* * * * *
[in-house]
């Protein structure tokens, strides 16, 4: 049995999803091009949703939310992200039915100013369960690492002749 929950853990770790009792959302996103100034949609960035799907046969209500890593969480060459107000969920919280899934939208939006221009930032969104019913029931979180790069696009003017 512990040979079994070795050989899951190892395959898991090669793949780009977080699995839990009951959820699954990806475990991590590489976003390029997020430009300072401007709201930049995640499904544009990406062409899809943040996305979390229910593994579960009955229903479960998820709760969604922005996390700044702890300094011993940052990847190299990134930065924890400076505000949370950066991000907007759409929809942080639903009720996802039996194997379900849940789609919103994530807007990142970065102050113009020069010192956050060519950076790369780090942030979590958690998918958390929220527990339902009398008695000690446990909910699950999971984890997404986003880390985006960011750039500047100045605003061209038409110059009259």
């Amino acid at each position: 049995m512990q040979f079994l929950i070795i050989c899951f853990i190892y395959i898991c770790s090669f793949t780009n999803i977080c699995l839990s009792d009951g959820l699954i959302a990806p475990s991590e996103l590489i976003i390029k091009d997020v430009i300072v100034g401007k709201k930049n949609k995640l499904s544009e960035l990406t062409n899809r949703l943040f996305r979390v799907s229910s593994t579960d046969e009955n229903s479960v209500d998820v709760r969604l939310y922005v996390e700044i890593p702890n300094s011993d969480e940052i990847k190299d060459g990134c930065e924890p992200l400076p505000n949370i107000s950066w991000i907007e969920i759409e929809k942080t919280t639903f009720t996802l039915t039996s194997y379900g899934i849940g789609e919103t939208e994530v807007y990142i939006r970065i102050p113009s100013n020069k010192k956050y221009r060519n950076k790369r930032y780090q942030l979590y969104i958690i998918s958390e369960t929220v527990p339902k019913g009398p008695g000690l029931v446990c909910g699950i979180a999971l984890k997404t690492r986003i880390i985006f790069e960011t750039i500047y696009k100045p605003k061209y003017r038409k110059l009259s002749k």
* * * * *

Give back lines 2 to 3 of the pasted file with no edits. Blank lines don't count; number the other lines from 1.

């Protein structure tokens, strides 16, 4: 049995999803091009949703939310992200039915100013369960690492002749 929950853990770790009792959302996103100034949609960035799907046969209500890593969480060459107000969920919280899934939208939006221009930032969104019913029931979180790069696009003017 512990040979079994070795050989899951190892395959898991090669793949780009977080699995839990009951959820699954990806475990991590590489976003390029997020430009300072401007709201930049995640499904544009990406062409899809943040996305979390229910593994579960009955229903479960998820709760969604922005996390700044702890300094011993940052990847190299990134930065924890400076505000949370950066991000907007759409929809942080639903009720996802039996194997379900849940789609919103994530807007990142970065102050113009020069010192956050060519950076790369780090942030979590958690998918958390929220527990339902009398008695000690446990909910699950999971984890997404986003880390985006960011750039500047100045605003061209038409110059009259």
């Amino acid at each position: 049995m512990q040979f079994l929950i070795i050989c899951f853990i190892y395959i898991c770790s090669f793949t780009n999803i977080c699995l839990s009792d009951g959820l699954i959302a990806p475990s991590e996103l590489i976003i390029k091009d997020v430009i300072v100034g401007k709201k930049n949609k995640l499904s544009e960035l990406t062409n899809r949703l943040f996305r979390v799907s229910s593994t579960d046969e009955n229903s479960v209500d998820v709760r969604l939310y922005v996390e700044i890593p702890n300094s011993d969480e940052i990847k190299d060459g990134c930065e924890p992200l400076p505000n949370i107000s950066w991000i907007e969920i759409e929809k942080t919280t639903f009720t996802l039915t039996s194997y379900g899934i849940g789609e919103t939208e994530v807007y990142i939006r970065i102050p113009s100013n020069k010192k956050y221009r060519n950076k790369r930032y780090q942030l979590y969104i958690i998918s958390e369960t929220v527990p339902k019913g009398p008695g000690l029931v446990c909910g699950i979180a999971l984890k997404t690492r986003i880390i985006f790069e960011t750039i500047y696009k100045p605003k061209y003017r038409k110059l009259s002749k």